"Setting Expectations and Resolving Conflicts" Program
Developing Communication and Conflict Management Skills to Save Time and Enhance Productivity
A FULLY ONLINE VERSION IS AVAILABLE! PLEASE VISIT: Career Success Page and click on the Conflict Resolution tab
Do you want to be a more effective graduate student, teaching assistant, postdoc, or faculty member?
Do you want to more clearly understand what is expected of you or to better describe your expectations to others?
Do you know how to effectively resolve disagreements or misunderstandings with others?
Do you value and want to preserve good working relationships with others?
Do you know the costs of conflict?
Our program provides a focused and effective method to improve the very critical interactions between graduate students and faculty in order to improve doctoral student retention rates and the quality of graduate education and to effectively resolve conflicts when they arise. (See the CGS Monograph link at the left). This program will soon be available in an interactive online environment. This proactive approach uses "interest-based negotiation" strategies to set expectations within graduate programs and between individuals in an early and on-going manner, as well as to enhance communication and resolve conflicts between individuals. Interest-based negotiation strategies are based on open discussion of the underlying interests and desires of the people involved and on exploring multiple options, as well as crafting creative solutions.
The program does not assume that all issues in graduate education are negotiable or that the power differential between faculty and graduate students or postdocs must become more equal; faculty are clearly still responsible for disciplinary standards. The program also does not assume that all conflict is to be avoided. On the contrary, conflict over ideas is part of the intellectual core of graduate education.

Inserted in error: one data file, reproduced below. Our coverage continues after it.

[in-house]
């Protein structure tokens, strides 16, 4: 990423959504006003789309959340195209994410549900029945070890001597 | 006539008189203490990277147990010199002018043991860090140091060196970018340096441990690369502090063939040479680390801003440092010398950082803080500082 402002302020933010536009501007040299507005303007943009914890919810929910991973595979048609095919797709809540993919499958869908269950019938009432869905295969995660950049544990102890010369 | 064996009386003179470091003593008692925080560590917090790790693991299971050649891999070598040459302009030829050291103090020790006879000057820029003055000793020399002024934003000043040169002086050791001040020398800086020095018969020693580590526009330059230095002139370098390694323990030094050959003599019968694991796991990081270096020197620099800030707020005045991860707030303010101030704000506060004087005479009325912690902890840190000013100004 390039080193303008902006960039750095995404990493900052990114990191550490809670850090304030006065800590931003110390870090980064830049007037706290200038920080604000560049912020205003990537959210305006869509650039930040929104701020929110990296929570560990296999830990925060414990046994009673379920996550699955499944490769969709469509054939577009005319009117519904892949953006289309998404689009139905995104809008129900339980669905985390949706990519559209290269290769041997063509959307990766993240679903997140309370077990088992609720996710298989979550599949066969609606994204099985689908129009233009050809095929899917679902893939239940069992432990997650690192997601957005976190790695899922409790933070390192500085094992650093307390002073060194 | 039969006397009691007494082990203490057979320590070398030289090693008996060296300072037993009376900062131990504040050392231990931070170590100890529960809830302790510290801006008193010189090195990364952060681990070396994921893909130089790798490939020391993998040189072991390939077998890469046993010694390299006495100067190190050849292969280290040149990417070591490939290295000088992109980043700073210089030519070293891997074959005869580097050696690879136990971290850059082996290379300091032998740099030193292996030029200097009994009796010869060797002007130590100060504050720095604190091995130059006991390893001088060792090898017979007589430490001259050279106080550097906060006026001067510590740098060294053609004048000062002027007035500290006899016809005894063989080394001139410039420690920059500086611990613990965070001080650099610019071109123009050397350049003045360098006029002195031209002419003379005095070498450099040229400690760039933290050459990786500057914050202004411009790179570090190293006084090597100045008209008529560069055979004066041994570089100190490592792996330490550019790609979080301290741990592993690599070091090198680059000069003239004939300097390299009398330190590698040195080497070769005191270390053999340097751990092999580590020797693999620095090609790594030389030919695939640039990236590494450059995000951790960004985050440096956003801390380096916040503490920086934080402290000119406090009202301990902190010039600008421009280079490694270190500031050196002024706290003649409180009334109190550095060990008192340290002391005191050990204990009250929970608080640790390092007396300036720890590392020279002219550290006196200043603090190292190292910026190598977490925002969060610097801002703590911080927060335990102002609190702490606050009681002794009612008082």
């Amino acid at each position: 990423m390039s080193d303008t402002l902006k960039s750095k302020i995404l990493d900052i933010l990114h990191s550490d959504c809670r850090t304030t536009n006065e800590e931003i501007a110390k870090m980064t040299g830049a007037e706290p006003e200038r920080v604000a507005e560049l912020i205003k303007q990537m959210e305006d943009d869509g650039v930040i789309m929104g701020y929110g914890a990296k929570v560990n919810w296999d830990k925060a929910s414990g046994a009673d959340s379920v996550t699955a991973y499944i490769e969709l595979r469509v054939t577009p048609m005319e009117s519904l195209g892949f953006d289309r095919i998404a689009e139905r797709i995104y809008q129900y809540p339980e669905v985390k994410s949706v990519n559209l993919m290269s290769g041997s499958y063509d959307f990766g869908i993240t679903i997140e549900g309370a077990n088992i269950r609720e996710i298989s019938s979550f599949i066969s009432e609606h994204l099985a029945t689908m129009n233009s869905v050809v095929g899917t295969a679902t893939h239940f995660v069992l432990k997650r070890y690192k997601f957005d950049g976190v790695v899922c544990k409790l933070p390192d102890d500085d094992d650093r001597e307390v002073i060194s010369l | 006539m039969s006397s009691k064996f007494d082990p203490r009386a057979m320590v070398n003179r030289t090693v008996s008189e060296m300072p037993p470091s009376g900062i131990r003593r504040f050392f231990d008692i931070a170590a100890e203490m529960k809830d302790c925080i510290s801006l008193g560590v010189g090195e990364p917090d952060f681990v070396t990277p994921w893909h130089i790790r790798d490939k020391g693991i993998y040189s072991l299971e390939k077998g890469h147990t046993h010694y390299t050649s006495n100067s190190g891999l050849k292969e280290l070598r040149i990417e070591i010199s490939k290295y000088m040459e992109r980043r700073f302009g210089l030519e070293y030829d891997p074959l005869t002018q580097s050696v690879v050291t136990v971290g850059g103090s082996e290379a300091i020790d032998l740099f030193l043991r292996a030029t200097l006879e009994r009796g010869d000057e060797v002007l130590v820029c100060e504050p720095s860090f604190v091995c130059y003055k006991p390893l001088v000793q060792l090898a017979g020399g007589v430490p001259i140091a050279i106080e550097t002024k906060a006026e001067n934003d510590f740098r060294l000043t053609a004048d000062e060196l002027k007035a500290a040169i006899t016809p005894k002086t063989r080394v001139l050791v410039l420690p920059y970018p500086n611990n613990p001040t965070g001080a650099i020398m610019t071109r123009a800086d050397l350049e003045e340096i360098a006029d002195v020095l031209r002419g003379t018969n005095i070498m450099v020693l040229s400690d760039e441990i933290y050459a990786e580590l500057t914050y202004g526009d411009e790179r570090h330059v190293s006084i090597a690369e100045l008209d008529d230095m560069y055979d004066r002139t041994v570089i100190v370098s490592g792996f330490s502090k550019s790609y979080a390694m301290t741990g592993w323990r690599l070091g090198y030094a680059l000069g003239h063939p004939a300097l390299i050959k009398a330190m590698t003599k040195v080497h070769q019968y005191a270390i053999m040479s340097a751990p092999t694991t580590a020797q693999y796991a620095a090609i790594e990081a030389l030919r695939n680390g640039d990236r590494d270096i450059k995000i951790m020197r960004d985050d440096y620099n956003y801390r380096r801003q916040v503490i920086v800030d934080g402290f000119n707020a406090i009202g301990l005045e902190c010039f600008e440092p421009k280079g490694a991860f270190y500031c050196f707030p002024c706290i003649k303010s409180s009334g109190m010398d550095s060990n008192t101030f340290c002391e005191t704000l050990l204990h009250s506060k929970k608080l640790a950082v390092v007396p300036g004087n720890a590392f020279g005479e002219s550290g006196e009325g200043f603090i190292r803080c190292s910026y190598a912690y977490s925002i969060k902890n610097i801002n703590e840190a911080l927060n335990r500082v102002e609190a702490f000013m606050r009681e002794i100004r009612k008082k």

Lovitts (1996) reported a strong connection between highly productive faculty and the high persistence rates of their doctoral students. Faculty who were less productive had a lower success rate among their graduate students. Lovitts data also indicate that highly productive faculty tend to have excellent interpersonal relationships with their students.
Green's (1991) research that links early and explicit communication to productivity; both faculty productivity and that of their students is also a powerful argument. Lovitts data also indicate that highly productive faculty tend to have excellent interpersonal relationships with their students.
REFERENCE: Lovitts, Barbara E. 2001. Leaving the Ivory Tower: the Causes and Consequences of Departure from Doctoral Study. Rowman and Littlefield publishers. 305pp.
REFERENCE: Green, S.G 1991. Professional Entry and teh Advisor Relationship. Group and organizational management 16(4): 387-409
The Cost of Conflicts and Misunderstandings
See PowerPoint Slide.
Interest-based Negotiation/Conflict Resolution Strategies
Interest-based negotiation strategies focus on the underlying interests and concerns of the involved individuals, with an emphasis on crafting options which satisfy multiple people and their interests.
The interest-based approach relies on five main strategies:
- the discussion is focused on the problem and not on the people involved
- the focus is on the needs, desires, interests and fears underlying the initial statements or actions
- a variety of options are generated that advance shared interests and creatively reconcile differing interests before making a final decision
- criteria reflecting a fair standard are used in reaching agreement. By discussing criteria, instead of firm positions, individuals can defer to a fair solution (which may include more than one option among those explored)
- ideally, success leads to a process whereby the individuals respect flexibility and are willing to reenter the process again as the context changes
How Can You Participate?
For more information and/or to become a participating department/unit/program, contact:
Karen Klomparens, Dean
The Graduate School
466 W. Circle Dr. Rm 230
Michigan State University
East Lansing, Michigan, 48824
Program development for the Setting Expectations and Resolving Conflicts program workshop was supported, in part, by the U.S. Department of Education’s Fund for the Improvement of Secondary Education (FIPSE) (1997-2000) and by the William and Flora Hewlett Foundation (1997-1999).